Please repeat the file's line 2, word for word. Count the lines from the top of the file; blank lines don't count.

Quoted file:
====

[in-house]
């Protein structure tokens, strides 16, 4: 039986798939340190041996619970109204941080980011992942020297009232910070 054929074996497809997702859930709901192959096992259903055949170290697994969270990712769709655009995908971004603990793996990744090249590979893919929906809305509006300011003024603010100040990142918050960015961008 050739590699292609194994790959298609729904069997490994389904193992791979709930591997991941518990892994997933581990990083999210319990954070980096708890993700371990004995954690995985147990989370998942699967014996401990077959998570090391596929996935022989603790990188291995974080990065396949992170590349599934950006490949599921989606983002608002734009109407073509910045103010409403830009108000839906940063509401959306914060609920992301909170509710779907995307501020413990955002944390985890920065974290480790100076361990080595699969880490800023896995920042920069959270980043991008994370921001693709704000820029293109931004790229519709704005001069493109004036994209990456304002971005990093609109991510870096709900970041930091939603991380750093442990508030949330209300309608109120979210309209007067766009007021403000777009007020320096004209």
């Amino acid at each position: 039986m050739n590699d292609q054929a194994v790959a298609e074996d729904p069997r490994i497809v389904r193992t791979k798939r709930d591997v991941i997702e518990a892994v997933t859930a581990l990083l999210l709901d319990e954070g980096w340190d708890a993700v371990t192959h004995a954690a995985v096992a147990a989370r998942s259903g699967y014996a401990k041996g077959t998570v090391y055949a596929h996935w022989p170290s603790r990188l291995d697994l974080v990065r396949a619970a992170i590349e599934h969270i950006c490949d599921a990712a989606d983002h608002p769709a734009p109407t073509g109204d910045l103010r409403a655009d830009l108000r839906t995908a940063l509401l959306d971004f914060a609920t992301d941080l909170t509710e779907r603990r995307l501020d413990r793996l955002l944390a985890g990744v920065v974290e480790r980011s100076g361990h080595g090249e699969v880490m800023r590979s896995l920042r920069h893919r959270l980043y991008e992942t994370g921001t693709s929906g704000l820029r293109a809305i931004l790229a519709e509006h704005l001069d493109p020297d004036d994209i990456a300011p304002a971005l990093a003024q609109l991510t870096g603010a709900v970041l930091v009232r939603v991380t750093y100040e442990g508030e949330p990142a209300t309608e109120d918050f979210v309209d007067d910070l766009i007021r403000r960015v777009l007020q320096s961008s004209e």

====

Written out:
């Protein structure tokens, strides 16, 4: 039986798939340190041996619970109204941080980011992942020297009232910070 054929074996497809997702859930709901192959096992259903055949170290697994969270990712769709655009995908971004603990793996990744090249590979893919929906809305509006300011003024603010100040990142918050960015961008 050739590699292609194994790959298609729904069997490994389904193992791979709930591997991941518990892994997933581990990083999210319990954070980096708890993700371990004995954690995985147990989370998942699967014996401990077959998570090391596929996935022989603790990188291995974080990065396949992170590349599934950006490949599921989606983002608002734009109407073509910045103010409403830009108000839906940063509401959306914060609920992301909170509710779907995307501020413990955002944390985890920065974290480790100076361990080595699969880490800023896995920042920069959270980043991008994370921001693709704000820029293109931004790229519709704005001069493109004036994209990456304002971005990093609109991510870096709900970041930091939603991380750093442990508030949330209300309608109120979210309209007067766009007021403000777009007020320096004209």